RUNNING (OVERSEAS) LIKE A DEERE
Deere & Company’s JOHN DEERE FARM EQUIPMENT dominates the North American agricultural market. Its powerful brand is a pop culture staple, licensed on everything from toys to clothing to housewares. Until recently, however, overseas farmers couldn’t pick John Deere green out of a lineup.

After working for almost a decade to change that, Deere is finally seeing big results. In 2002, sales outside of the U.S. and Canada totaled a record $3.5 billion, or nearly one-third of the company’s worldwide total. Deere grew market share in Brazil from zero to 12 percent in just a few years, and continues to see growth in China, where it’s supplying equipment to aid the transition to mechanization.

All this global growth has come at the same time as a “rigorous journey” to become lean and efficient, not only overseas, but at home, says Marie Ziegler, vice president of investor relations. “Two years ago we were not generating adequate returns,” Ziegler says. “Frankly, we did not have a business that was as great as our products.”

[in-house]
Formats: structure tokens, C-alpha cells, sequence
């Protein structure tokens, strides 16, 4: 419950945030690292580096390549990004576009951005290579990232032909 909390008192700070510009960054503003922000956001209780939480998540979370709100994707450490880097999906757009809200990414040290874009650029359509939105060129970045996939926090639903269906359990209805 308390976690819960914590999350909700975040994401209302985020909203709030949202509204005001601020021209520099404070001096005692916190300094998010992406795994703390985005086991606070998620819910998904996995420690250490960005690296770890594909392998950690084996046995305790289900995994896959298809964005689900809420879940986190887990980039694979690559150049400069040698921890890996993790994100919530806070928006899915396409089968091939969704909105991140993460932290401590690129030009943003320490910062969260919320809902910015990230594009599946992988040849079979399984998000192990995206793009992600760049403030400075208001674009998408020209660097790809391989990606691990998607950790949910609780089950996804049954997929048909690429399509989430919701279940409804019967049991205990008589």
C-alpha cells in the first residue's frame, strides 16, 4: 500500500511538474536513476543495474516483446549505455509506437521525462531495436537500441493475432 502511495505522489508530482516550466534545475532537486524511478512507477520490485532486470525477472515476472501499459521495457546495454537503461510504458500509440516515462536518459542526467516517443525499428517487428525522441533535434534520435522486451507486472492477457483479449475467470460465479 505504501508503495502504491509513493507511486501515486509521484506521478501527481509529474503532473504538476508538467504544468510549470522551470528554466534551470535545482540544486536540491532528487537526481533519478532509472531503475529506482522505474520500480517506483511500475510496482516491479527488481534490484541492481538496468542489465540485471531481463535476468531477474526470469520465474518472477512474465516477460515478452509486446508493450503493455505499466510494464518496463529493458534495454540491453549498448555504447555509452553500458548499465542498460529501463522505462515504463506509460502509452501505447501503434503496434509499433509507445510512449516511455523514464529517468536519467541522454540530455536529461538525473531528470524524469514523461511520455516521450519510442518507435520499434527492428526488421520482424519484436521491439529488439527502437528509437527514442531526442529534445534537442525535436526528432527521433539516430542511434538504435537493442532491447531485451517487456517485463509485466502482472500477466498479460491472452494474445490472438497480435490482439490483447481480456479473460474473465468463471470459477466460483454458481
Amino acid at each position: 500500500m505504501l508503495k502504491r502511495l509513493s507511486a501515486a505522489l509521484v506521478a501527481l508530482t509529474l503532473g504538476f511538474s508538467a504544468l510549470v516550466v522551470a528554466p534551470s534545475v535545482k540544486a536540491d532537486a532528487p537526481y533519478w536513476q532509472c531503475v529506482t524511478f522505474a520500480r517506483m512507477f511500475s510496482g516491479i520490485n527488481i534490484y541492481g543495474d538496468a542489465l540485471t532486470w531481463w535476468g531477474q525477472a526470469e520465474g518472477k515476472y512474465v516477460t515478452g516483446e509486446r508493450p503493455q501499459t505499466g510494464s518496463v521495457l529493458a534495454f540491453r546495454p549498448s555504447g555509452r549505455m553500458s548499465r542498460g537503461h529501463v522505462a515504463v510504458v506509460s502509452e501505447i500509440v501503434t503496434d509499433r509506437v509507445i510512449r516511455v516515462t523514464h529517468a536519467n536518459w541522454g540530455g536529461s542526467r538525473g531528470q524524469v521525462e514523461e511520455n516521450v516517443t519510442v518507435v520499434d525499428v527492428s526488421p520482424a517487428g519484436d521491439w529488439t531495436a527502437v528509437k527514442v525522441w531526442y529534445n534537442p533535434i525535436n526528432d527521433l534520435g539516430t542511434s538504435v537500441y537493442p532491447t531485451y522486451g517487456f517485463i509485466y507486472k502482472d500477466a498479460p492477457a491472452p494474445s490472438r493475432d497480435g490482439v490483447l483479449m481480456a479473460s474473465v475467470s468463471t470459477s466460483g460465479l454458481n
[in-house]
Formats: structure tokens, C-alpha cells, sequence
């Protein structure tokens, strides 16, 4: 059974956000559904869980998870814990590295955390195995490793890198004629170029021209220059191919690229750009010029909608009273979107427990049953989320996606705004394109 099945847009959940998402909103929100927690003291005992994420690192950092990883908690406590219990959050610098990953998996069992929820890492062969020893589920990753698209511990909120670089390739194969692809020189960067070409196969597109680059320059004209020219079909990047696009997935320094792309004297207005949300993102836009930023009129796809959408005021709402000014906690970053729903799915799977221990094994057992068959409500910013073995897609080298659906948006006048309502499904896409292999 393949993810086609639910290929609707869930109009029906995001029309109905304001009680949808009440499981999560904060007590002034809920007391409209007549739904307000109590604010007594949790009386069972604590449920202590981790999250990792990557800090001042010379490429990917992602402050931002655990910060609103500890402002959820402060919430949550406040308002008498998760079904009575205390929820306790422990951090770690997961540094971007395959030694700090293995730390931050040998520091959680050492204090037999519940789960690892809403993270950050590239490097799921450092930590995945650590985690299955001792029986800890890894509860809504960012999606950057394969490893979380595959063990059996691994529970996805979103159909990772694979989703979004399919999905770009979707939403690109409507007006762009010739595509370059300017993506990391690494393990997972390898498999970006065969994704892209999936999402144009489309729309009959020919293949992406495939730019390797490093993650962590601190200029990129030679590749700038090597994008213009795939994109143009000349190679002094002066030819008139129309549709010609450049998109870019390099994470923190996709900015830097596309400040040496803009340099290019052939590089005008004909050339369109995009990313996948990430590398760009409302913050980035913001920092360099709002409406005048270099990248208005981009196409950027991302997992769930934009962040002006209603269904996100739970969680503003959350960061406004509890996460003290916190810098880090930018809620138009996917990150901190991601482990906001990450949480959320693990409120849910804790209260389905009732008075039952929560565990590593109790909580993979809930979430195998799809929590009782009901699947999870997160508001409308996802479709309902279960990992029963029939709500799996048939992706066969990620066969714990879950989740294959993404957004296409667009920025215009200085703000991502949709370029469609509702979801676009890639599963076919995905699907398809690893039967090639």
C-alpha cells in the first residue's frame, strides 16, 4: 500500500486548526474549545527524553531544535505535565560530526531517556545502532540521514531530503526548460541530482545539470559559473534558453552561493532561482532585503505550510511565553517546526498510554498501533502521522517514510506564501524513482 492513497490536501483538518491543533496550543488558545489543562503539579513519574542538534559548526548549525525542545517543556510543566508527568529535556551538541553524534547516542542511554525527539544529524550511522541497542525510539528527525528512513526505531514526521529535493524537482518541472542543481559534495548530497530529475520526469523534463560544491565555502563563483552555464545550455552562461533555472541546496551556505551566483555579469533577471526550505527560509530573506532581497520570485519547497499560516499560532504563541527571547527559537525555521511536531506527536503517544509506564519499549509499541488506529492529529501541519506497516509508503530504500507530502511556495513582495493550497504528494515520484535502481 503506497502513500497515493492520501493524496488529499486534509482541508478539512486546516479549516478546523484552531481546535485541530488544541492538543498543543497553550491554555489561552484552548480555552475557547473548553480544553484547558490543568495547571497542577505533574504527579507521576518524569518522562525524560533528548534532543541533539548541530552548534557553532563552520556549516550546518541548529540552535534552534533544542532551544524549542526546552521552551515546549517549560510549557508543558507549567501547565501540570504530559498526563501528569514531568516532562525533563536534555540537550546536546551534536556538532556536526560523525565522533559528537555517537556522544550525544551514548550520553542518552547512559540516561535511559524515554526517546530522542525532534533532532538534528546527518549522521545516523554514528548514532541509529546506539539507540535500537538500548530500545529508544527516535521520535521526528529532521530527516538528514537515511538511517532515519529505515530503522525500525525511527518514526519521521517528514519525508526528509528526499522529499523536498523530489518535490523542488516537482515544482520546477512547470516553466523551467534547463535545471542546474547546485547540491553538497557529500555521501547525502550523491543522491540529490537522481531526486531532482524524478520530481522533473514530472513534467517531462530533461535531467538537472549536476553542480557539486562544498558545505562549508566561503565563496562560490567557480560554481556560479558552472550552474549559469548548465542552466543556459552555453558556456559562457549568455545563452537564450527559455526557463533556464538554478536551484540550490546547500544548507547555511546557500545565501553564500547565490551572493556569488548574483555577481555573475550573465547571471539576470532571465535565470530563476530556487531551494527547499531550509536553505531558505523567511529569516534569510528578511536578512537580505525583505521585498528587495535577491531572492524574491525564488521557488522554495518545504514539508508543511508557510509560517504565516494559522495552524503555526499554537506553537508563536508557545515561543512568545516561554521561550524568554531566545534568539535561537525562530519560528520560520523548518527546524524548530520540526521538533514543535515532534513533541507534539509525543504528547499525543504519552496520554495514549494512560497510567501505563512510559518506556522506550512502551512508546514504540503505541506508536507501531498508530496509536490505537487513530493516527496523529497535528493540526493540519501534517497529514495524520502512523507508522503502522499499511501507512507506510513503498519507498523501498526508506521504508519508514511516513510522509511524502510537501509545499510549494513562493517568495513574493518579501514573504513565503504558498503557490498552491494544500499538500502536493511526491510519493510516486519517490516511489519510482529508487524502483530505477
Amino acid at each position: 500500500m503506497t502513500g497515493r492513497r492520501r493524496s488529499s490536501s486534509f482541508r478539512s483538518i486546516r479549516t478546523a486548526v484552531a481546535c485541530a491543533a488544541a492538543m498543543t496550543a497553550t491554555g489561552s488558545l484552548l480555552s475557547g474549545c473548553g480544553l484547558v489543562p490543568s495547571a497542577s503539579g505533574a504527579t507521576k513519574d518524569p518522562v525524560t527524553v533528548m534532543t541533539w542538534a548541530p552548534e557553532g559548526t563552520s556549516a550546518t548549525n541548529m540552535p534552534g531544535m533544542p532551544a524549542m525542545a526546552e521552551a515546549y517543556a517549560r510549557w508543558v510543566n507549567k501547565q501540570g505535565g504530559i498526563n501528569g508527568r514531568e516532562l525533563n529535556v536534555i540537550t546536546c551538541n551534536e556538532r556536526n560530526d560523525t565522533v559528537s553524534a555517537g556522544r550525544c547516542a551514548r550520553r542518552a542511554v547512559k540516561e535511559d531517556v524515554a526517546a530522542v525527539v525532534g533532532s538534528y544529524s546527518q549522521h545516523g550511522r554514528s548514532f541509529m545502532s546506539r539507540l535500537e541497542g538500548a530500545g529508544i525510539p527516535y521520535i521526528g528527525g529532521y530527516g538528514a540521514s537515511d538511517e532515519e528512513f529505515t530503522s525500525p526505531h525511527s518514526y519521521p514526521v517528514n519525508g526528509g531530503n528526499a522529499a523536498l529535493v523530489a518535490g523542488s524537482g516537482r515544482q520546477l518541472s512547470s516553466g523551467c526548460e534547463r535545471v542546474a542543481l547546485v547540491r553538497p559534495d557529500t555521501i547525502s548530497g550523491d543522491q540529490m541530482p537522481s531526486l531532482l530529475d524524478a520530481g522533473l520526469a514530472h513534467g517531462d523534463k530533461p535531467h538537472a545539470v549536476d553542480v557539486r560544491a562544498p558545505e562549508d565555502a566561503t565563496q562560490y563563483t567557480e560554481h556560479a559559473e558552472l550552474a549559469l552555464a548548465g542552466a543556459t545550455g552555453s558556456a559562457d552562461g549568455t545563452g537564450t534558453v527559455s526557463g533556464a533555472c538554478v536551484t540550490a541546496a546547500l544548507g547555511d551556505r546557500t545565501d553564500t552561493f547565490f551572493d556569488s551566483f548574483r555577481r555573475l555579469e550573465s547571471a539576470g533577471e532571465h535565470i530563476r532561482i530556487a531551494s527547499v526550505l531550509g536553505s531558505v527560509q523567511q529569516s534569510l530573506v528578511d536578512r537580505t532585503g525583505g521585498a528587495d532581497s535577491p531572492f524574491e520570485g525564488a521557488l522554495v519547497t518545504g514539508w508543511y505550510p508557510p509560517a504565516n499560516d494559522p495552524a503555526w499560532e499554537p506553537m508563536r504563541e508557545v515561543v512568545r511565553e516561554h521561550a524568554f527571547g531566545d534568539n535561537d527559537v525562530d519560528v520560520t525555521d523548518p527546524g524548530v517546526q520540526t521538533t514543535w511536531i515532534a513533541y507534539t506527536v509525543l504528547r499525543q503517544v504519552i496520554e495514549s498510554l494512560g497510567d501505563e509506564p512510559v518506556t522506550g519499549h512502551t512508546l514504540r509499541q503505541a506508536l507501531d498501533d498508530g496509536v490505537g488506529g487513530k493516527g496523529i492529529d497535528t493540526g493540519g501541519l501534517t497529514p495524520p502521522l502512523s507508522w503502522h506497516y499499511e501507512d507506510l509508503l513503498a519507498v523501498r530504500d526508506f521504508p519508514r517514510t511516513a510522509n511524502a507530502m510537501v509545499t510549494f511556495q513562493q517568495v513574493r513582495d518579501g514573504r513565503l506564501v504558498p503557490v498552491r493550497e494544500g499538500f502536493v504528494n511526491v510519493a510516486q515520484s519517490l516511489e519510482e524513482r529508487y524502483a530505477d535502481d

So, while pushing for overseas growth, Deere lowered capital costs, cut salaried employees through voluntary early retirement, recentralized functions like purchasing, cut or sold off nonprofitable product lines, and even closed two factories that were only three years old.

With new efficiencies in place, international expansion remains a “top priority,” CEO Robert W. Lane told shareholders at their annual meeting in February. As Ziegler says, “To ensure a successful future, we’ve got to be strong globally.”